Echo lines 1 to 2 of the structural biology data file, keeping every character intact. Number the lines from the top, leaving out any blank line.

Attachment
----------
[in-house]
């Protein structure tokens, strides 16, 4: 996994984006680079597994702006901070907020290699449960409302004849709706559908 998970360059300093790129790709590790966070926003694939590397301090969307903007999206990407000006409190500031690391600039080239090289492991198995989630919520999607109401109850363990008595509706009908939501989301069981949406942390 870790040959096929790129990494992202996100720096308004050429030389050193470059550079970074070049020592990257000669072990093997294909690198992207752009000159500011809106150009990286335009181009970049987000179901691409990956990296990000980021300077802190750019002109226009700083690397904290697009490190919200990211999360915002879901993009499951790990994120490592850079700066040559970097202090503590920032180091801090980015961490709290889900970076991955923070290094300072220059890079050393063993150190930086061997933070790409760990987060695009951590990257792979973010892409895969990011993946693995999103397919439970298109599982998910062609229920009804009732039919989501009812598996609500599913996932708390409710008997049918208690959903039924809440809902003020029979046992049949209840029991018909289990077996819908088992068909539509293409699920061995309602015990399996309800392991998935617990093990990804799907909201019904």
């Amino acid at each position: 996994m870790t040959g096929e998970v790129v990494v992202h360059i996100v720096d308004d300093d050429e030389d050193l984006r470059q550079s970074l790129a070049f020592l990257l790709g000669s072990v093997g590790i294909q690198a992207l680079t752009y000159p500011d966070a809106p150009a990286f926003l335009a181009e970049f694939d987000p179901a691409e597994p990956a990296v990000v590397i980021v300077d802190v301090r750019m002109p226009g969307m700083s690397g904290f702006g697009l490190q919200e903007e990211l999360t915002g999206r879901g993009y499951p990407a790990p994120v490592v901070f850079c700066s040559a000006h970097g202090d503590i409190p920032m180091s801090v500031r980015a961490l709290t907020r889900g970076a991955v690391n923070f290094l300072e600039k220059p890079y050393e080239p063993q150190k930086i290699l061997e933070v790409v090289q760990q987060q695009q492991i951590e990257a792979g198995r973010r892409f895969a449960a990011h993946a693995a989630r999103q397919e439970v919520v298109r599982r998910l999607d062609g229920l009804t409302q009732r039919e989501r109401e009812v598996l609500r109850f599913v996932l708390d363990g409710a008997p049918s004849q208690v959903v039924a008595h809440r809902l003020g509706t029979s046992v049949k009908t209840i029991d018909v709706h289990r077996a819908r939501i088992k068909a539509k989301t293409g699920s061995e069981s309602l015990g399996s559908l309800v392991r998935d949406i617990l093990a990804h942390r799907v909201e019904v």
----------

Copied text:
[in-house]
């Protein structure tokens, strides 16, 4: 996994984006680079597994702006901070907020290699449960409302004849709706559908 998970360059300093790129790709590790966070926003694939590397301090969307903007999206990407000006409190500031690391600039080239090289492991198995989630919520999607109401109850363990008595509706009908939501989301069981949406942390 870790040959096929790129990494992202996100720096308004050429030389050193470059550079970074070049020592990257000669072990093997294909690198992207752009000159500011809106150009990286335009181009970049987000179901691409990956990296990000980021300077802190750019002109226009700083690397904290697009490190919200990211999360915002879901993009499951790990994120490592850079700066040559970097202090503590920032180091801090980015961490709290889900970076991955923070290094300072220059890079050393063993150190930086061997933070790409760990987060695009951590990257792979973010892409895969990011993946693995999103397919439970298109599982998910062609229920009804009732039919989501009812598996609500599913996932708390409710008997049918208690959903039924809440809902003020029979046992049949209840029991018909289990077996819908088992068909539509293409699920061995309602015990399996309800392991998935617990093990990804799907909201019904």